www.22gigantes.com - From the author of Jurassic Park, Timeline, and Congo comes a psychological thriller about a group of scientists who investigate a spaceship discovered on the ocean floor. In the middle of the South Pacific, a thousand feet below the surface, a huge vessel is unearthed. Rushed to the scene is a team of American scientists who descend together into the depths to investigate the astonishing discovery. What they find defies their imaginations and mocks their attempts at logical explanation. It is a spaceship, but apparently it is undamaged by its fall from the sky. And, most startling, it appears to be at least three hundred years old, containing a terrifying and destructive force that must be controlled at all costs.
Most helpful customer reviews 19 of 20 people found the following review helpful. Good Crichton, not his best By Derek Armstrong Intriguing as always, exciting from the first page, strong for the first 2/3rds and less "editorializing" than usual, but it's just not as good as his higher concept novels. But it's still very enjoyable all the way through, and as always makes you think. It feels a little dated now, but I re-read it last week and enjoyed it just as much as the first time. Sphere should definitely be a part of any Crichton fan's library. Skip the movie, though. Here, the science is less "convincing" than in Jurrassic Park (which is mostly convincing, but stretched) and Prey (which is better writing and fun, but not convincing). But that doesn't matter, because Crichton can write an adventure like few others (as long as character isn't important--character's here take backseat to concept and science). Pace, as always is good. More a rollicking adventure than "something to think about" (typical of later novels) and quite enjoyable on that level. It's the kind of novel you'll tear through in a weekend at most. And that's a good thing. 49 of 58 people found the following review helpful. A gripping, suspenseful, fast-paced science fiction thriller By Daniel Jolley I was recently surprised to find this novel on one of my shelves; I saw the movie adaptation of the novel recently but did not remember owning the actual book. The movie was full of promise but ultimately disappointing, so I was pretty curious to see how good a read the actual novel was. Sphere is my first Michael Crichton novel, and I have to say I was quite impressed with Crichton's prowess. There are some logical flaws and inconsistencies in the plot, but Crichton is an incredibly gifted storyteller; I eagerly breezed through this novel in short order. While it is heavy on dialogue, the story touches on a number of aspects of the human personality while mixing in some profound if problematic science fiction in the process. This is a fast-paced thriller that definitely registers impressively on the suspense meter, particularly during the climactic late chapters. While the ending is something of a letdown, the story leading up to it is gripping and fascinating, and important clues and plot points are presented with much more subtlety and effectiveness than what you will find in the movie adaptation.The novel is built around an incredible discovery; in the middle of the South Pacific, lying all but buried on the bottom of the ocean, rests a spacecraft of unknown origin. Psychologist Norman Johnson, the author of a secret government paper on Recommendations for the Human Contact Team to Interact with Unknown Life Forms (a less than serious paper he wrote primarily for the money) is called to the site, where he is informed that he will be part of a team of scientists sent to study the mysterious craft. Alongside him are an irascible Navy project commander, a brilliant, young astrophysicist/planetary geologist, a complicated female zoologist/biochemist, and a noted mathematician/logician. This unlikely team of deep ocean explorers soon find themselves in an artificial habitat resting alongside the location of the mysterious ship. Their exploration of the site yields more questions than answers, as the ship turns out to be an American spaceship from the future. The truly enigmatic discovery onboard, though, is a giant sphere of unknown composition. As the story unfolds, the team of explorers finds themselves effectively stranded on the ocean floor for a period of some days, and strange and frightening things begin to happen after one scientist somehow enters the sphere. The scientists find themselves in communication with a supposedly alien entity who calls himself Jerry; whoever and whatever Jerry is, he seems to have the power to manifest remarkable physical creations and changes in reality. The habitat and the team inside it soon comes under attack by such dangerous creatures as giant squid and killer jellyfish, but the problems eventually internalize themselves inside the group dynamic, a group that is shrinking in size as time goes by. The mysterious Sphere imparts an amazing power to those who enter it, a power that such individuals may not even be consciously aware of wielding. Ultimately, the last remnants of the research team begin pointing fingers at one another and take steps to insure their own individual survival in the face of an unquantifiable threat, making this novel a gripping psychological thriller based in a fascinating science fiction environment.Once the team arrives in the underwater habitat, nonstop action ensues. One emergency after another challenges the crew, and the group dynamic of the team ebbs and flows along with each jarring crisis. Along the way, we see ever more clearly into the minds and ways of thinking of our main characters, and a significant amount of ideas are expressed concerning the human condition. Crichton provides for no obligatory rest areas along the way, as he takes the reader for an incredible ride that had me turning pages hand over fist in anticipation of what was to come. Some of the science is questionable, but Crichton surely makes it all sound more than plausible. The only real problem with the novel is a logical breakdown of sorts in the concluding chapters. Still, the desperate attempts of the remaining explorers to survive, when they cannot even trust one another, make for a riveting reading experience. Sphere is by no means a perfect novel, but I found it captivating and basically addictive up until the somewhat disappointing ending. The movie adaptation takes significant liberties with the original story, so I would urge you not to let the movie's failings prevent you from immersing yourself in this eminently readable novel. 35 of 43 people found the following review helpful. Extremely Enjoyable Popcorn By Gary F. Taylor You've got to give it to Michael Crichton: he writes one heck of a page-turner. Open one of his books with the idea that you'll just read a chapter or two before bedtime and you'll suddenly be bleary-eyed at three in the morning. And although this particular title, which is somewhat less well known than such Crichton novels as THE ANDROMEDA STRAIN and JURASSIC PARK, it still packs a bestseller wallop.The premise is classic Crichton. In his younger days, psychologist Norman Johnson was approached by the United States government to write a report on the psychological impact of an encounter with extra-terrestrials--and now, on the basis of his rather flippant recommendations, he finds himself en route to a possible UFO crash sight on the floor of the Pacific ocean. Once established with his colleges in an underwater habitat, the government team encounters a mysterious space craft that contains a still-more mysterious sphere, and those who come into contact with it undergo an unexpected change.The writing is crisp and clean, the hard science is handled quite skillfully, and Crichton plays out his story at a breathless pace: yes, a page-turner if ever there was one. Still, it is worth noting that SPHERE displays Crichton's weaknesses as clearly as it does his strengths. Strictly speaking, Crichton hasn't had an original concept in some thirty years, and just as he rehashed his screenplay for WESTWORLD into the novel JURASSIC PARK, so does he rehash THE ANDROMEDA STRAIN into SPHERE. The novel also contains both the foundational sexism and ambiguous conclusion so typical of Crichton's work.Ultimately, SPHERE is popcorn: we've all had it before and you can't make a truly satisfying meal of it. But it is tremendously enjoyable all the same, and where is SPHERE is concerned... well, you'll eat every kernel in the bowl.GFT, Amazon er See all 971 customer reviews...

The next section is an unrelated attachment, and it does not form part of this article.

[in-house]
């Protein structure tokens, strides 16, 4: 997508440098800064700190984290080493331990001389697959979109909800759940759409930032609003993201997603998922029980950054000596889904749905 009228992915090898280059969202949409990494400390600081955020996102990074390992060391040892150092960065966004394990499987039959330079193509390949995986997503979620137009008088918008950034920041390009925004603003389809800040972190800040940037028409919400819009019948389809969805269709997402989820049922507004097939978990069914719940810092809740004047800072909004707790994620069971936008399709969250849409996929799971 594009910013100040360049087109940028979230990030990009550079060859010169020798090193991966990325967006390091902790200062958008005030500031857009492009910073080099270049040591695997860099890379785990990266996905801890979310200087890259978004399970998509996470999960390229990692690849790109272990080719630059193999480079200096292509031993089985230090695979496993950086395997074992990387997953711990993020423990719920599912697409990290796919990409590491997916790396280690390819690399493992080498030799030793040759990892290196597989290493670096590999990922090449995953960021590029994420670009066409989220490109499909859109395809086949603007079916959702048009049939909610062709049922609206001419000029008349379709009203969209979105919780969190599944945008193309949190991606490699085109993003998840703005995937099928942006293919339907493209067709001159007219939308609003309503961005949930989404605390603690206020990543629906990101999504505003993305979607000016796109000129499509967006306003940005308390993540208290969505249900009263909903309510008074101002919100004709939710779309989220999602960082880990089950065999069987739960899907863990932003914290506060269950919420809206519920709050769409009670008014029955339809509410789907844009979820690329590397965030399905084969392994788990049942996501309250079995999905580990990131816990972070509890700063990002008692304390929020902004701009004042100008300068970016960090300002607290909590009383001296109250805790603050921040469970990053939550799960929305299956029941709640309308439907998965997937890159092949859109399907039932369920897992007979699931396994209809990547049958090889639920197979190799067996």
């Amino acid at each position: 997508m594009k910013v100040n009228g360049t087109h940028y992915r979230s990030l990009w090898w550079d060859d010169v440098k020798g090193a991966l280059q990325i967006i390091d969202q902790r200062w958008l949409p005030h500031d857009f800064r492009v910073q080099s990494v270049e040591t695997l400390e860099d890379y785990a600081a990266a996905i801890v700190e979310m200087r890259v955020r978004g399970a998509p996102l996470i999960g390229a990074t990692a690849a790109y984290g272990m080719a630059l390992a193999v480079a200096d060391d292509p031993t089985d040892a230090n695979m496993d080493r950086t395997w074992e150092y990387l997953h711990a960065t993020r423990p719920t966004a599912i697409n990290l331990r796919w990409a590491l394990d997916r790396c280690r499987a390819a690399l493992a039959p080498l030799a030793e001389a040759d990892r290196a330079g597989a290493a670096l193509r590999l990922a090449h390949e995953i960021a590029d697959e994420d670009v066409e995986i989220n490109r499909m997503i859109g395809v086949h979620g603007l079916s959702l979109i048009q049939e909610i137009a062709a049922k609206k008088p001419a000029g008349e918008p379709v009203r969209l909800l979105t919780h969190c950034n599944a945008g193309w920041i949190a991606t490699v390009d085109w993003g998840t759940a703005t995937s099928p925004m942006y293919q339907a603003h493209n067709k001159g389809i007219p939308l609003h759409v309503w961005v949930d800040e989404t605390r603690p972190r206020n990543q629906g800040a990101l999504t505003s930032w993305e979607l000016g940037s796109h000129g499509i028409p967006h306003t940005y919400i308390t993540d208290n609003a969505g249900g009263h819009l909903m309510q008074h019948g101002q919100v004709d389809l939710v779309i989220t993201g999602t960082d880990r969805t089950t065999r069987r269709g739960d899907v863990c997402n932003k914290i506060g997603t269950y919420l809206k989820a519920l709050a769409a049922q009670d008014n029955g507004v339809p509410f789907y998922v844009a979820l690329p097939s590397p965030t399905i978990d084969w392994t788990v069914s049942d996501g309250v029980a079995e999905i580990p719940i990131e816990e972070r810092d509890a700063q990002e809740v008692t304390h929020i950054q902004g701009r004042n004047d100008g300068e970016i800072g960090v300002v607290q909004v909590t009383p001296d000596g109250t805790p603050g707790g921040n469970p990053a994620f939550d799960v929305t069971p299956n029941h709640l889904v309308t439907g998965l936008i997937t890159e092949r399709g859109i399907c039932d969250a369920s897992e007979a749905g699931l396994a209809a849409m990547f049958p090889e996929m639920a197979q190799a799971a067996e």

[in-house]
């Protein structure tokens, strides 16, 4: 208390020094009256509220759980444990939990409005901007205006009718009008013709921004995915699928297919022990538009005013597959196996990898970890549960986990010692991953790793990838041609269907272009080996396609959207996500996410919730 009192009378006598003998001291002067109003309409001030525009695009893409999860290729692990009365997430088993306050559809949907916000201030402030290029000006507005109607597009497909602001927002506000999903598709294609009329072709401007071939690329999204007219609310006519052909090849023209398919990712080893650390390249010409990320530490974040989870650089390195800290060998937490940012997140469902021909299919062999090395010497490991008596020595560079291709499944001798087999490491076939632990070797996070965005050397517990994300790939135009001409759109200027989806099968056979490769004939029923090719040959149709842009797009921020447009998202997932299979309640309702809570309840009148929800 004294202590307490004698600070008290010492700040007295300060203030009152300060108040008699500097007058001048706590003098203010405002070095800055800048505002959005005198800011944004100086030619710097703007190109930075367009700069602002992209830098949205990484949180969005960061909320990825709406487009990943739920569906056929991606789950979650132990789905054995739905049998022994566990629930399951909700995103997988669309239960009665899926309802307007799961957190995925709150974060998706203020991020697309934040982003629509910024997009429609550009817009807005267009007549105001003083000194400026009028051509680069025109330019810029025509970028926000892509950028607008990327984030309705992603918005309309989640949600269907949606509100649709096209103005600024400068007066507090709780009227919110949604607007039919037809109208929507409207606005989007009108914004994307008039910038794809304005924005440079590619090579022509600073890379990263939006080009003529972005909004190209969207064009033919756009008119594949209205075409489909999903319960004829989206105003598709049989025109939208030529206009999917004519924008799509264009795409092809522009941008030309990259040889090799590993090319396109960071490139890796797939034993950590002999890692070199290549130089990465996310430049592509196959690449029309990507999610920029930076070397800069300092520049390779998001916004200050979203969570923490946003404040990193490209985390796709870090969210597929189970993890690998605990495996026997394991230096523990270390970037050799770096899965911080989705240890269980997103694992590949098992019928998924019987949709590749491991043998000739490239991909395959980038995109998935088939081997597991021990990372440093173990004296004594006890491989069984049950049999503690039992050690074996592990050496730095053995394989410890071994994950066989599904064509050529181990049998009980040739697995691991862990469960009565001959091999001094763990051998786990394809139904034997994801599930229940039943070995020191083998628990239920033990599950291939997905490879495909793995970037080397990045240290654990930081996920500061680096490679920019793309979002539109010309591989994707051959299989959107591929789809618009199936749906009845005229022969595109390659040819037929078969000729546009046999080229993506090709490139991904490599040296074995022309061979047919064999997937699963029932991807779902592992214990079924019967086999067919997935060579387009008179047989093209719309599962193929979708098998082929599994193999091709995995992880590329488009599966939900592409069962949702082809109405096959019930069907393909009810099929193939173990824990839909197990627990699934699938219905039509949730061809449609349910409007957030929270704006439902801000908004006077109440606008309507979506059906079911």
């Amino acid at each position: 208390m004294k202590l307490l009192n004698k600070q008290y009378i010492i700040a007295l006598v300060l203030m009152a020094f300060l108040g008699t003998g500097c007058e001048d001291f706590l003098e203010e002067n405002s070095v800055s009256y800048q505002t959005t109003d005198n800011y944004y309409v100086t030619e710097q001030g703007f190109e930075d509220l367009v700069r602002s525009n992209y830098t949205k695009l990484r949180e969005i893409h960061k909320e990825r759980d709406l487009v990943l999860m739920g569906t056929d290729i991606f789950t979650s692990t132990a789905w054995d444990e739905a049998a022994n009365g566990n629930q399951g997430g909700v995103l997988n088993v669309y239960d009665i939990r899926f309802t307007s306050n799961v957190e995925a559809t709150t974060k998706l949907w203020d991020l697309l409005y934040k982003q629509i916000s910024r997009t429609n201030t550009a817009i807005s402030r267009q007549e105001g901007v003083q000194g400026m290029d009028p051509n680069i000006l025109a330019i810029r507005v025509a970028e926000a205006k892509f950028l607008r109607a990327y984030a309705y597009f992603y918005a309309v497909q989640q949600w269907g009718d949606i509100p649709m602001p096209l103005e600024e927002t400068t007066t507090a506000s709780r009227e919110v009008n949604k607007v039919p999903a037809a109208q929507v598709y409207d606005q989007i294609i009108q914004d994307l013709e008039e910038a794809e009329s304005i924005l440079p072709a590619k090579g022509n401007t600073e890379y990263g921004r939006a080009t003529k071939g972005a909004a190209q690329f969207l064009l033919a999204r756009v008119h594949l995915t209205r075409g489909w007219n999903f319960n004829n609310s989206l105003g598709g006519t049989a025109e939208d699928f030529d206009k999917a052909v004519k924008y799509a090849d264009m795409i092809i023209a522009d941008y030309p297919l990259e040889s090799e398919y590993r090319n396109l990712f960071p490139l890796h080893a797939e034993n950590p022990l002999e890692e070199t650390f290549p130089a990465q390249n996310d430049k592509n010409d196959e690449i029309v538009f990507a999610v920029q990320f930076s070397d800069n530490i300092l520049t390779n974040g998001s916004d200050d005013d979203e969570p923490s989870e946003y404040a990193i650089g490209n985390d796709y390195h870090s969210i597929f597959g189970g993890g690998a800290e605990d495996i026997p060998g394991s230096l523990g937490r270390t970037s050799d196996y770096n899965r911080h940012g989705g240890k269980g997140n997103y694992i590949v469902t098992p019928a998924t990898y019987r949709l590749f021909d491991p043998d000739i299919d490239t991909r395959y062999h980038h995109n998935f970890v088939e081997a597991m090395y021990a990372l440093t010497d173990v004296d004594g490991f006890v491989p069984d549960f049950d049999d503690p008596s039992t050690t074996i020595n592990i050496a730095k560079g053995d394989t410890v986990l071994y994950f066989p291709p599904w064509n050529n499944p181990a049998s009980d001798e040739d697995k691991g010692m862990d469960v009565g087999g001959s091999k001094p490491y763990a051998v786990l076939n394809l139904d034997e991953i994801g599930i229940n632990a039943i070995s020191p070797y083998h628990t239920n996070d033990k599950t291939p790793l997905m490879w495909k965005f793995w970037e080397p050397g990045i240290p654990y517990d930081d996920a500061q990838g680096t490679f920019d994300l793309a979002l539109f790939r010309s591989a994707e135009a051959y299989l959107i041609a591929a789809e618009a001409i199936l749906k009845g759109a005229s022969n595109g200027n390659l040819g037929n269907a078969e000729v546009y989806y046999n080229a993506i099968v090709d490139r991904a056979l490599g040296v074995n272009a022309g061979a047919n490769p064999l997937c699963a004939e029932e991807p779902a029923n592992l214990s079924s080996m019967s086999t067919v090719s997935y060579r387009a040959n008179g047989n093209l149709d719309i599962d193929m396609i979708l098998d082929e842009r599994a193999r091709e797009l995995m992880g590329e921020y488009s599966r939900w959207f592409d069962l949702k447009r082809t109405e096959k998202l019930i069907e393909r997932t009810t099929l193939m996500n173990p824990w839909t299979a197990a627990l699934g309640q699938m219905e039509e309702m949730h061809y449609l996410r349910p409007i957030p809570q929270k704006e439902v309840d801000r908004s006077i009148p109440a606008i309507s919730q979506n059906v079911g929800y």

Amazon.com Jurassic Park author Michael Crichton is possibly the best science teacher for the masses since H.G. Wells, and Sphere, his thriller about a mysterious spherical spaceship at the bottom of the Pacific Ocean, is classic Crichton. A group of not-very-complex characters (portrayed in the film by Sharon Stone, Dustin Hoffman, Samuel L. Jackson, and Queen Latifah) assemble to solve a cleverly designed roller coaster of a mystery while attempting (with mixed success) to avoid sudden death and expounding (much more successfully) on the latest, coolest scientific ideas, including the existence of black holes. Somehow, Crichton manages to convey the complicated stuff in utterly simplistic prose, making him, as his old pal Steven Spielberg puts it, "the high priest of high concept." Yet there is more to Crichton than science and big-ticket show biz. He is also, as any reader of his startling memoir Travels knows, a bit of a mystic--he is entirely open to notions spouted by spoon-bending psychics that most science writers would scorn. Sphere is not only a gratifying sci-fi suspense tale; it also reflects Crichton's keen interest in the unexplained powers of the human mind. When something passes through a black hole in Crichton's fiction, a lesson is learned. The book also contains another profound lesson: when you're staring down a giant squid with an eyeball the size of a dinner plate, don't blink first. From School Library Journal YA As in Crichton's Andromeda Strain (Knopf, 1969), the focus of this science adventure tale is humankind's encounter with an alien life form. Within a space ship lying on the sea bottom is a mysterious sphere that promises each of the main characters some personal reward: military might, professional prestige, power, understanding. Trapped underwater with the sphere, the humans confront eerie and increasingly dangerous threats after communication with the alien object has been achieved. The story is exciting and loaded with scientific and psychological speculations that add interest at no cost to the action, including an intriguing sequence in which human and computer attempt to decode the alien communication. As the story races to an end, suspicions of evil-doing fall as many ways as in a detective novel. Young adults should find this book both accessible and satisfying. Mike Parson, Houston Public LibraryCopyright 1987 Reed Business Information, Inc. From Library Journal Crichton has rolled the present, past, and future into one highly technical and confusing science fiction adventure. The present features, among others, a pompous astrophysicist, a female zoologist, a black mathematician, and a 53-year-old psychologist, who are summoned by the Navy to examine a plane crash in the South Pacific. The past is manifested in the stranded object resting on the sea bottom where it has been for some 300 years. When the four scientists, who carry their emotional minority baggage of sex, color, and age along with them, descend to the deep in their submersible, they discover the wreck to be no less than a spaceship from the future that fell through a black hole, defying time and space. Strange things begin to happen as one by one the cast of characters diminishes. Disappointing. Literary Guild dual main selection. Marion Hanscom, SUNY at Binghamton Lib.Copyright 1987 Reed Business Information, Inc.